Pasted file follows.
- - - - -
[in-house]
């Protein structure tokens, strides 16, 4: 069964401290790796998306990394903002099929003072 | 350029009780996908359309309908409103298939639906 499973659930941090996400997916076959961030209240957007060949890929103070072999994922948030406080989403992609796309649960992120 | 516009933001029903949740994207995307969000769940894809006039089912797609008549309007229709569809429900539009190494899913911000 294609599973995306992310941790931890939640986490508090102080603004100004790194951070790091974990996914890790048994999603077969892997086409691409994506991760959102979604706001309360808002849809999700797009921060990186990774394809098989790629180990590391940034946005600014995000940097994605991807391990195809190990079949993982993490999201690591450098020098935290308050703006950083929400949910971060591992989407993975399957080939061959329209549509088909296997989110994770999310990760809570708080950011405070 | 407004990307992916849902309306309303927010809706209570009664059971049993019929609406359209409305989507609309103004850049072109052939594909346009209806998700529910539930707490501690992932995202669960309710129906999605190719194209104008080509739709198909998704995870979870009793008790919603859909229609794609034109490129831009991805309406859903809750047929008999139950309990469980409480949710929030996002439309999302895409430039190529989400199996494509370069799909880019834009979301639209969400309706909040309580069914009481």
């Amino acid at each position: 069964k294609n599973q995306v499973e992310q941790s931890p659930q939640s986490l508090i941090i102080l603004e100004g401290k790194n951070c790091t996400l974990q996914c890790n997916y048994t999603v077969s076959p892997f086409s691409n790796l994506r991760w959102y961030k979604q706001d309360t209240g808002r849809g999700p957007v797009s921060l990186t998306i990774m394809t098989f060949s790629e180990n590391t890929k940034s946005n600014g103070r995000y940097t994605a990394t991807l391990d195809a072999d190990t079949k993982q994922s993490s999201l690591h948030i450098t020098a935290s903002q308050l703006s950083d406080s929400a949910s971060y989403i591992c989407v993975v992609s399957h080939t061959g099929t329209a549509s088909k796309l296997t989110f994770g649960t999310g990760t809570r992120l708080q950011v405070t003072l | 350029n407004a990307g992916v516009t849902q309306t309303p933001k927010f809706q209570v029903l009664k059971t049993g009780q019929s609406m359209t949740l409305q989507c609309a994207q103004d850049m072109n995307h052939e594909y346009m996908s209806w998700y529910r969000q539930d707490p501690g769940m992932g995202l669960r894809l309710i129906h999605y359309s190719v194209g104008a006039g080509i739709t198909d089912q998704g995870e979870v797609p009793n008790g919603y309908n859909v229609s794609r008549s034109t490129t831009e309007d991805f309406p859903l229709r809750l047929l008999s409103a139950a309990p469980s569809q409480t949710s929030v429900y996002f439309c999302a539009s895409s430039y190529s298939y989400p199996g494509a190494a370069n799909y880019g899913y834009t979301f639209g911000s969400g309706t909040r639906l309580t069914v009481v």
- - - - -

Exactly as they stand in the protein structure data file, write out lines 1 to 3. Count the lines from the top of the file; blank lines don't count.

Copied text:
[in-house]
């Protein structure tokens, strides 16, 4: 069964401290790796998306990394903002099929003072 | 350029009780996908359309309908409103298939639906 499973659930941090996400997916076959961030209240957007060949890929103070072999994922948030406080989403992609796309649960992120 | 516009933001029903949740994207995307969000769940894809006039089912797609008549309007229709569809429900539009190494899913911000 294609599973995306992310941790931890939640986490508090102080603004100004790194951070790091974990996914890790048994999603077969892997086409691409994506991760959102979604706001309360808002849809999700797009921060990186990774394809098989790629180990590391940034946005600014995000940097994605991807391990195809190990079949993982993490999201690591450098020098935290308050703006950083929400949910971060591992989407993975399957080939061959329209549509088909296997989110994770999310990760809570708080950011405070 | 407004990307992916849902309306309303927010809706209570009664059971049993019929609406359209409305989507609309103004850049072109052939594909346009209806998700529910539930707490501690992932995202669960309710129906999605190719194209104008080509739709198909998704995870979870009793008790919603859909229609794609034109490129831009991805309406859903809750047929008999139950309990469980409480949710929030996002439309999302895409430039190529989400199996494509370069799909880019834009979301639209969400309706909040309580069914009481």
């Amino acid at each position: 069964k294609n599973q995306v499973e992310q941790s931890p659930q939640s986490l508090i941090i102080l603004e100004g401290k790194n951070c790091t996400l974990q996914c890790n997916y048994t999603v077969s076959p892997f086409s691409n790796l994506r991760w959102y961030k979604q706001d309360t209240g808002r849809g999700p957007v797009s921060l990186t998306i990774m394809t098989f060949s790629e180990n590391t890929k940034s946005n600014g103070r995000y940097t994605a990394t991807l391990d195809a072999d190990t079949k993982q994922s993490s999201l690591h948030i450098t020098a935290s903002q308050l703006s950083d406080s929400a949910s971060y989403i591992c989407v993975v992609s399957h080939t061959g099929t329209a549509s088909k796309l296997t989110f994770g649960t999310g990760t809570r992120l708080q950011v405070t003072l | 350029n407004a990307g992916v516009t849902q309306t309303p933001k927010f809706q209570v029903l009664k059971t049993g009780q019929s609406m359209t949740l409305q989507c609309a994207q103004d850049m072109n995307h052939e594909y346009m996908s209806w998700y529910r969000q539930d707490p501690g769940m992932g995202l669960r894809l309710i129906h999605y359309s190719v194209g104008a006039g080509i739709t198909d089912q998704g995870e979870v797609p009793n008790g919603y309908n859909v229609s794609r008549s034109t490129t831009e309007d991805f309406p859903l229709r809750l047929l008999s409103a139950a309990p469980s569809q409480t949710s929030v429900y996002f439309c999302a539009s895409s430039y190529s298939y989400p199996g494509a190494a370069n799909y880019g899913y834009t979301f639209g911000s969400g309706t909040r639906l309580t069914v009481v």